The process of building a new home involves hundreds of decisions. If you really peek under the covers, you might be expected to provide answers to thousands of questions. Architects and builders can often overwhelm a homeowner with questions if they are not careful. In many instances, the builder or the architect decides not to ask but simply act. Believe it or not, one of the trouble areas can be the seemingly innocent category of interior doors.
Have you ever noticed how your knuckles sometimes rub against the door jamb when rotating a door knob? But strangely enough this does not happen on other doors at a neighbor's house or your office building. The trouble can be traced to the backset distance of the holes that were drilled to make room for the doorknob assembly. Backset is the distance of the centerline of the doorknob from the edge of the door. Don't ask me why, but there are two common backset distances: two and three eighths and two and three quarter inches. The difference between the two measurements is less than half an inch, but it makes a big difference to your hands.
The larger backset distance, two and three quarter inches, is commonly used on exterior doors. But for some reason, the smaller backset distance was chosen as the default distance for interior doors. The good news is you can specify the larger two and three quarter inch backset for both interior and exterior doors. All you have to do is coordinate your interior lockset hardware so that it is ordered with the longer latch to accommodate the longer backset distance. Many lockset manufacturers make a door latch part that is universal so it will fit doors that are drilled with the either the short or longer backset.
Noise can be a problem to solve after you move into a new home. Hollow core interior doors tend to transmit noise very easily. In many respects, the construction of the door is similar to a drum. The sound waves on one side of the door cause the thin veneer door skins to vibrate. This movement reproduces the noise on the other side of the door. Consider solid-core interior doors or doors that are advertised to reduce sound transmission. To really stop noise from passing through a door, you will have to install a substantial door and seal the door to the jamb to stop any and all air pathways around the door. This can be a huge challenge as the weatherstripping may not be very attractive.
The height of interior doors above finished floors can also be an issue. Some builders and finish carpenters may not communicate well. The net result is doors that have large gaps between them and the finish flooring materials or not enough gap. In my opinion, the ideal clearance between the bottom of a door and the finished floor is between three eighths or one half inch. Carpenters who set doors before the finish flooring is installed often do not cut off the ends of the door jambs to adjust for the proper height. They may also set the uncut door jambs on shims so they don't have to come back and cut off the bottoms of the doors. Hoping the clearance distance is correct is a gamble. Open lines of communication between the carpenters, builders and flooring contractors can solve this problem in a hurry.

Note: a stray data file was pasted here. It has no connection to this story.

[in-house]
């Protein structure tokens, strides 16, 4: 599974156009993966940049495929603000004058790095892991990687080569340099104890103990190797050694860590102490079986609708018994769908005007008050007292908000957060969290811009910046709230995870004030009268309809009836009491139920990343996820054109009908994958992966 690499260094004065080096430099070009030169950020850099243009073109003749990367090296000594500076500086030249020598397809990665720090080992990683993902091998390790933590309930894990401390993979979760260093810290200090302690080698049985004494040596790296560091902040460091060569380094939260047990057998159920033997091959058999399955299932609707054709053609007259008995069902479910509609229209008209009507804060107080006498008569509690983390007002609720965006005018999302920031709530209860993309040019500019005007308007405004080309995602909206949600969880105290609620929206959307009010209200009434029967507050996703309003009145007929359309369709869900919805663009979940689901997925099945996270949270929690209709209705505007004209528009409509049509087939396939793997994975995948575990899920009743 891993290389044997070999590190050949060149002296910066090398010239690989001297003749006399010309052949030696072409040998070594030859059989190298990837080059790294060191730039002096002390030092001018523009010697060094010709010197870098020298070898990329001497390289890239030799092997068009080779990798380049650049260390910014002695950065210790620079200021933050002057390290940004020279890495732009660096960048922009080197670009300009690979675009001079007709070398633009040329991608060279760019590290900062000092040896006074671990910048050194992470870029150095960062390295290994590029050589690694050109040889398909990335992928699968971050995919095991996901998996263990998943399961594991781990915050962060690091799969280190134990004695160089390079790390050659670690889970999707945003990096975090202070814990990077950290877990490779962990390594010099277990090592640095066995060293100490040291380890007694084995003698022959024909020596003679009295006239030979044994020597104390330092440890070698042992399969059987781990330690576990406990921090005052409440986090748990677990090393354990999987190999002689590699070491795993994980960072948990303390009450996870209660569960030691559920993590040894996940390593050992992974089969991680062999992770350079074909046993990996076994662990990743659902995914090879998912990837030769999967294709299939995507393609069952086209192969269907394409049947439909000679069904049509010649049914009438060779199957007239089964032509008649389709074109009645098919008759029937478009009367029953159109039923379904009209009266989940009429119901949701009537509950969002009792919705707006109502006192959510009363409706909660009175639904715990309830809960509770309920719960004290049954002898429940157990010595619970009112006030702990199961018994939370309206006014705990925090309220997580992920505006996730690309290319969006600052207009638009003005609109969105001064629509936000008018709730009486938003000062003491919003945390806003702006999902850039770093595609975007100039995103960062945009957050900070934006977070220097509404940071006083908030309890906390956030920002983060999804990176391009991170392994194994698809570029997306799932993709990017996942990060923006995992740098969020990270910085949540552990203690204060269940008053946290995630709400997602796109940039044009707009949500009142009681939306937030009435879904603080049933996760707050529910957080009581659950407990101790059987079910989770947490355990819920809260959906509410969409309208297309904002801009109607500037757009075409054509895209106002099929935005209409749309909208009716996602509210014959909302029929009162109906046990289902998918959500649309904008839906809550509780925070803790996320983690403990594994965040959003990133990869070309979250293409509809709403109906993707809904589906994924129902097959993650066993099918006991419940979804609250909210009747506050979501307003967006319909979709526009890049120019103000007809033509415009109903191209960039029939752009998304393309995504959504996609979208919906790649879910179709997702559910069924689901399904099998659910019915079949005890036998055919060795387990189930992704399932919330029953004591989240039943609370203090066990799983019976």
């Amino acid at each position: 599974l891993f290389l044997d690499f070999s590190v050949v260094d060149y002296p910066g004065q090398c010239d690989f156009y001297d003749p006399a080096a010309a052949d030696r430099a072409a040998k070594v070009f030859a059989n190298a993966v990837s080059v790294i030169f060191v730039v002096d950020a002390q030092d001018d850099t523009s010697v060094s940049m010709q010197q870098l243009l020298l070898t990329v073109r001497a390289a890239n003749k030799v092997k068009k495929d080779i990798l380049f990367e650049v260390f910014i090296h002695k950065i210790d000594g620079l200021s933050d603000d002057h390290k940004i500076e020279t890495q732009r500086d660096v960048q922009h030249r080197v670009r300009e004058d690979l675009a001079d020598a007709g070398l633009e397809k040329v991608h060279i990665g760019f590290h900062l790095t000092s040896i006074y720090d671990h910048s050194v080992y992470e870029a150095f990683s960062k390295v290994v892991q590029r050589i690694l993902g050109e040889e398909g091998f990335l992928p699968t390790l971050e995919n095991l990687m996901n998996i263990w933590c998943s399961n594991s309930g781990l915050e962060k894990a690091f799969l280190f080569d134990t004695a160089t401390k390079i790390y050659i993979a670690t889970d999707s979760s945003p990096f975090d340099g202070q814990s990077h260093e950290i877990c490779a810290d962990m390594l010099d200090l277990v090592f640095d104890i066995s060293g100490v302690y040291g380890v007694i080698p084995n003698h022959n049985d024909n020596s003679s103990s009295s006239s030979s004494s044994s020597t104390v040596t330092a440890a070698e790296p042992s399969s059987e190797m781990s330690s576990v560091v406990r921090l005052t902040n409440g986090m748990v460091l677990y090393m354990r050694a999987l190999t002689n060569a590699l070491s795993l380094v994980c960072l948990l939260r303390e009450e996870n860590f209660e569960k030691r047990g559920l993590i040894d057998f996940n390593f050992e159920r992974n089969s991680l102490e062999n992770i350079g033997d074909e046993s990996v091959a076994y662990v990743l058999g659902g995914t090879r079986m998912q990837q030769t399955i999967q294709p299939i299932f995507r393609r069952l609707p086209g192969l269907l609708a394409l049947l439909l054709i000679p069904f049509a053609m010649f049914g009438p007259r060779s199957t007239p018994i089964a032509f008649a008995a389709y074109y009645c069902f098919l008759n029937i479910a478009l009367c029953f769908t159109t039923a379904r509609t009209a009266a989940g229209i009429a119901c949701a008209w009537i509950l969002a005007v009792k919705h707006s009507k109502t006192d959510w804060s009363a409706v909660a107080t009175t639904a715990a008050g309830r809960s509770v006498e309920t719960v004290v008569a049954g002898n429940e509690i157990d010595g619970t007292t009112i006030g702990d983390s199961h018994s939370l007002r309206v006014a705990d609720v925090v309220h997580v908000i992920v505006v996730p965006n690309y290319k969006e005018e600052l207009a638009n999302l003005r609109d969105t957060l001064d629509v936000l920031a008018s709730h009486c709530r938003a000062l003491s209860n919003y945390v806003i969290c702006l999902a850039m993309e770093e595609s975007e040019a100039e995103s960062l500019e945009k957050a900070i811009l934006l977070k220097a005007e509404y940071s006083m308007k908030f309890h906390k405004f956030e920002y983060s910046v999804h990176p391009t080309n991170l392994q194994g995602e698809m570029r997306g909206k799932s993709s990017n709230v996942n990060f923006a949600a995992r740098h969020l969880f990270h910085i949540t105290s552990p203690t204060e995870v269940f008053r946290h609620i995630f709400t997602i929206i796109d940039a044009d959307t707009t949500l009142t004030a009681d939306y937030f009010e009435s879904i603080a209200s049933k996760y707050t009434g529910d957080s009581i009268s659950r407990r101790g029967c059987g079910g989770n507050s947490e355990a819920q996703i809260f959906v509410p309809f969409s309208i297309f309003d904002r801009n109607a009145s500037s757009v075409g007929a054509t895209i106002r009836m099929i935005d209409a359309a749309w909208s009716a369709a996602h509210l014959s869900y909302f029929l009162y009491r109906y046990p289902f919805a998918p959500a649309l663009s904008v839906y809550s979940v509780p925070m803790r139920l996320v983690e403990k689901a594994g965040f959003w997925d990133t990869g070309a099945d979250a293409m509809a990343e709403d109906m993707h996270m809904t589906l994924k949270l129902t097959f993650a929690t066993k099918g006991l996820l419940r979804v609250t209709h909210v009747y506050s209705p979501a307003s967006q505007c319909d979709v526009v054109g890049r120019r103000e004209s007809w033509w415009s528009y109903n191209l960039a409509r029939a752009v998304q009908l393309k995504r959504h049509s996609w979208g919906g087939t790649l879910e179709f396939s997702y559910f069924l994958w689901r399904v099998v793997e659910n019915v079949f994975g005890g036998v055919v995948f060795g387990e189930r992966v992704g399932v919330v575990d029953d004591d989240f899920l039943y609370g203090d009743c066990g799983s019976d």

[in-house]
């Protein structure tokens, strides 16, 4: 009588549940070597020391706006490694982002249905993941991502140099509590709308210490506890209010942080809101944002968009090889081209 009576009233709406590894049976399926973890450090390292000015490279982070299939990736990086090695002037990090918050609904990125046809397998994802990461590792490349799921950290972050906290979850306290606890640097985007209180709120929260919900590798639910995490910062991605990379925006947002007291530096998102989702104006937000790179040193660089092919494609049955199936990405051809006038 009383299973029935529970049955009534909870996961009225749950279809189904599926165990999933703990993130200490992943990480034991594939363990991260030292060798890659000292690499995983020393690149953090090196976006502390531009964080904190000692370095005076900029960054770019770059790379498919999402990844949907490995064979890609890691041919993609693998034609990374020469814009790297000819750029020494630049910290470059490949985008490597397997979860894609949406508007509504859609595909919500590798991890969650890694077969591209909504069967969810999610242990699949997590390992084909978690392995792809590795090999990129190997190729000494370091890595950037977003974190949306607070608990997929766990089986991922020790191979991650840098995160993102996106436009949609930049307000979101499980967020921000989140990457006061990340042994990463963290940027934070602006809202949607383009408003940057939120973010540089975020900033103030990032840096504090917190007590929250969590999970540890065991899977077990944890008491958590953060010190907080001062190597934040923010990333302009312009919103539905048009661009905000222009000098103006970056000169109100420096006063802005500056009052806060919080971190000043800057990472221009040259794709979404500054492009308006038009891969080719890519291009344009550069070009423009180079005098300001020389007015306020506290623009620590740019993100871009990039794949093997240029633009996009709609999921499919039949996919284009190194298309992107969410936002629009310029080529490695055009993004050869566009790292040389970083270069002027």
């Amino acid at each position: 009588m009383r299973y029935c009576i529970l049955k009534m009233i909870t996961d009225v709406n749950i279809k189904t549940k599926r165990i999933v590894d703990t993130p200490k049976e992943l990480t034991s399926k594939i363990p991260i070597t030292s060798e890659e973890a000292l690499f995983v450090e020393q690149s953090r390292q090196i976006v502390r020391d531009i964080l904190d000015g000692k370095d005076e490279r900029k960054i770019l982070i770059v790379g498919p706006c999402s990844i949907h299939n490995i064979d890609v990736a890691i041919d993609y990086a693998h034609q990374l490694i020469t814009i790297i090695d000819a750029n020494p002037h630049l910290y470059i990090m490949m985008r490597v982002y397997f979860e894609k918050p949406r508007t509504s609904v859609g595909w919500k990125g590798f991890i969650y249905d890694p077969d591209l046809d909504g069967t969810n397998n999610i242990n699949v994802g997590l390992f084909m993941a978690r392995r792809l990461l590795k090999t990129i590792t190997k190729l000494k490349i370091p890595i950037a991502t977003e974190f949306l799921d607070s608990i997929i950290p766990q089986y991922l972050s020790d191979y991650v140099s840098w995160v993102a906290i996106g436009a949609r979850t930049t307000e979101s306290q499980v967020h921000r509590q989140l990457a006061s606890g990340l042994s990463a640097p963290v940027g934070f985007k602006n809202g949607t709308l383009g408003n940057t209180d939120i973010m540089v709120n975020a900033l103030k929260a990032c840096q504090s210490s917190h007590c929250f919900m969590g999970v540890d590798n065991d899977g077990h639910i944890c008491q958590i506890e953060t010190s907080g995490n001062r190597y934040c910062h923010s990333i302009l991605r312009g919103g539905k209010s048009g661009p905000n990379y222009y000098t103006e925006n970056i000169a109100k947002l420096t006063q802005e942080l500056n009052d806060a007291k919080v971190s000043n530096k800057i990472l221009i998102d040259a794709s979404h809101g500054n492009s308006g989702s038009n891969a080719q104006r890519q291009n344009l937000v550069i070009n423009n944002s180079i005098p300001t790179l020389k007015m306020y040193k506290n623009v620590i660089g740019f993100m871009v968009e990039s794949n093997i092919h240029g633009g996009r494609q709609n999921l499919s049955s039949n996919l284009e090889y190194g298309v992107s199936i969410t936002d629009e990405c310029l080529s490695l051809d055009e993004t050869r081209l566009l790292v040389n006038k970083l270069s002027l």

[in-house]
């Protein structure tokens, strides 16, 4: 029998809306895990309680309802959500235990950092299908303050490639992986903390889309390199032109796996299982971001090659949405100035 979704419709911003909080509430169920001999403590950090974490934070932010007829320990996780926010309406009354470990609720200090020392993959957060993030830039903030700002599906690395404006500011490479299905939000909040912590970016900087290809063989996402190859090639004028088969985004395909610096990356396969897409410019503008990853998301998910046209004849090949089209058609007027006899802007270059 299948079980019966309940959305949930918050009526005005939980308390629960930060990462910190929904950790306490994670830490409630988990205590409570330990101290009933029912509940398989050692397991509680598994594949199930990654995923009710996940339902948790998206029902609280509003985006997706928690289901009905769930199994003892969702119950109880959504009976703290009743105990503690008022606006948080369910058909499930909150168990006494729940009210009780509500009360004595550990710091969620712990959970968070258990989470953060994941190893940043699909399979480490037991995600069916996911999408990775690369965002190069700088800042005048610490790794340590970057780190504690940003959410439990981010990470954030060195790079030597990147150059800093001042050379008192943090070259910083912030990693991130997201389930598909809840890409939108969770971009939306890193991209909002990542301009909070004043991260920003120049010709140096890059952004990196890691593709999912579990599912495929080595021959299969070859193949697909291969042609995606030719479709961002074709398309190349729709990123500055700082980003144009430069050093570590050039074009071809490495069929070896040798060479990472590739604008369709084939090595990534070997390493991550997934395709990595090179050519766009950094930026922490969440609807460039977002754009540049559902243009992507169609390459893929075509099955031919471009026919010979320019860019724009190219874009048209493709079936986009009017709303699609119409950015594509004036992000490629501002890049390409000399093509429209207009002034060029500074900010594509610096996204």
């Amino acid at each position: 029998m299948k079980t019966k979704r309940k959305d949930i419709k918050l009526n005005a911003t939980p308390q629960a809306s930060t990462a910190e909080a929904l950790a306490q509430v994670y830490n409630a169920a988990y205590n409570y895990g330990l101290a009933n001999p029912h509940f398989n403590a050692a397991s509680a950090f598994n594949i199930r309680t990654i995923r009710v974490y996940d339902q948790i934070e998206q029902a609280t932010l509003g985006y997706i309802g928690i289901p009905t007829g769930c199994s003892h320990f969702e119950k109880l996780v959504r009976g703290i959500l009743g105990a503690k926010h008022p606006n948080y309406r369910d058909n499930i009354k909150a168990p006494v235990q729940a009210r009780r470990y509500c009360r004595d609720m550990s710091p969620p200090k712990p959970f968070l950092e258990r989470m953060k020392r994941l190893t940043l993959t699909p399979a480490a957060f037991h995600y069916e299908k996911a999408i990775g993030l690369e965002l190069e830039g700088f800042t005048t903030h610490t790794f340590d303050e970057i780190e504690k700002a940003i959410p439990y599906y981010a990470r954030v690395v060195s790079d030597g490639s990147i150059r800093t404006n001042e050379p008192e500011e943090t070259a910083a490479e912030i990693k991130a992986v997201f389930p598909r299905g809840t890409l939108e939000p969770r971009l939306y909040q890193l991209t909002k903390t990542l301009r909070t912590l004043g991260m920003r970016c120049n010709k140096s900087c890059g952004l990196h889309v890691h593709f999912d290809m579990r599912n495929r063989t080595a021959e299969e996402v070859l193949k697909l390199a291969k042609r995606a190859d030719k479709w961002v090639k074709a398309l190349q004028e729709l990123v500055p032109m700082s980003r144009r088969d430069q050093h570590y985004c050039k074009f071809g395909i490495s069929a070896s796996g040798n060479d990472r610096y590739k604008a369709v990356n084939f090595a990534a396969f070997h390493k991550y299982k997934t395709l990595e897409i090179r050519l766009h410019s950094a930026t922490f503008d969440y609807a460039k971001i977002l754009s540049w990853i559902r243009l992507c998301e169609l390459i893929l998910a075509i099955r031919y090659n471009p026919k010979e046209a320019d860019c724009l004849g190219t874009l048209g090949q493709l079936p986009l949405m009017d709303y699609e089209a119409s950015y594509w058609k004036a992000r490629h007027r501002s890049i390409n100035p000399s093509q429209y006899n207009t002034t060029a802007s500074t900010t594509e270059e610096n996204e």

The painters also have to be part of the interior door team. If interior doors are wood, it is absolutely necessary that the tops and bottoms of the doors be painted. Some wood doors come from the factory with a primer, but this is not enough protection in my opinion. Instruct your painters to make sure two coats of paint or urethane are applied to the tops and bottoms of all interior wood doors. If this wood is left exposed, humid air can enter the wood core of the doors and cause them to warp and twist over time.
The aesthetic appearance of interior doors is hard to change once they have been installed. Try to match the interior style of the doors with the overall style of the home. For example, if you happen to be building a Victorian style home, you can readily purchase doors that match that time period. Two common door styles were the horizontal five raised-panel door or the vertical four raised-panel door. I happen to have the vertical four-panel door in my Queen Anne Victorian style home. Installing a flat slab door or the traditional colonial style six-panel door in my home would cause any experienced architect or interior designer to shudder.
While on the subject of doors with your builder, be sure he doesn't make a mistake with your exterior doors. Frequently rough carpenters set these doors three quarters of an inch too low. Exterior doors must be able to pass over interior throw rugs. If you visit your home as it is being built and discover the threshold of the exterior doors is sitting directly on the subfloor of the home, you will have problems. By the time the finish floor is installed up against the threshold of the door, there is usually very little space for a throw rug. A scrap piece of lumber placed on the subfloor often allows the top of finished flooring to fit snugly under the threshold of the door. This allows sufficient room for throw rugs in almost all cases.